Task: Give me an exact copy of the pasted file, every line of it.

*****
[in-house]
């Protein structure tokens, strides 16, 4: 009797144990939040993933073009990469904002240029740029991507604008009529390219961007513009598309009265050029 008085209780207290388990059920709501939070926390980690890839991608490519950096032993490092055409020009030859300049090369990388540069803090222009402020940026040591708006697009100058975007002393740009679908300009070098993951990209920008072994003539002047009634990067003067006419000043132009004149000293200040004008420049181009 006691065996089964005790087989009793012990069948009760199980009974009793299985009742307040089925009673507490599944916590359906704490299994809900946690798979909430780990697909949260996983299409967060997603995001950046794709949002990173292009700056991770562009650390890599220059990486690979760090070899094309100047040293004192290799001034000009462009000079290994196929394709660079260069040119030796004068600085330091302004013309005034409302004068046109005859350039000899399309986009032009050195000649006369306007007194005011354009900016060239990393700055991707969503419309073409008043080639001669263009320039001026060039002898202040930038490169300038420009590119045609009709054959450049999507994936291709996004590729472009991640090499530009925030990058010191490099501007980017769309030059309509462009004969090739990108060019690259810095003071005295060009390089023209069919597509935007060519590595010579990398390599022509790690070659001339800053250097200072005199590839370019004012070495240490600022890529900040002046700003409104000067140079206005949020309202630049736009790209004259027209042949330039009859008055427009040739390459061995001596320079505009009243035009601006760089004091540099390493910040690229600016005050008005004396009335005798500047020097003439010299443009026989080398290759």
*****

[in-house]
């Protein structure tokens, strides 16, 4: 009797144990939040993933073009990469904002240029740029991507604008009529390219961007513009598309009265050029 008085209780207290388990059920709501939070926390980690890839991608490519950096032993490092055409020009030859300049090369990388540069803090222009402020940026040591708006697009100058975007002393740009679908300009070098993951990209920008072994003539002047009634990067003067006419000043132009004149000293200040004008420049181009 006691065996089964005790087989009793012990069948009760199980009974009793299985009742307040089925009673507490599944916590359906704490299994809900946690798979909430780990697909949260996983299409967060997603995001950046794709949002990173292009700056991770562009650390890599220059990486690979760090070899094309100047040293004192290799001034000009462009000079290994196929394709660079260069040119030796004068600085330091302004013309005034409302004068046109005859350039000899399309986009032009050195000649006369306007007194005011354009900016060239990393700055991707969503419309073409008043080639001669263009320039001026060039002898202040930038490169300038420009590119045609009709054959450049999507994936291709996004590729472009991640090499530009925030990058010191490099501007980017769309030059309509462009004969090739990108060019690259810095003071005295060009390089023209069919597509935007060519590595010579990398390599022509790690070659001339800053250097200072005199590839370019004012070495240490600022890529900040002046700003409104000067140079206005949020309202630049736009790209004259027209042949330039009859008055427009040739390459061995001596320079505009009243035009601006760089004091540099390493910040690229600016005050008005004396009335005798500047020097003439010299443009026989080398290759």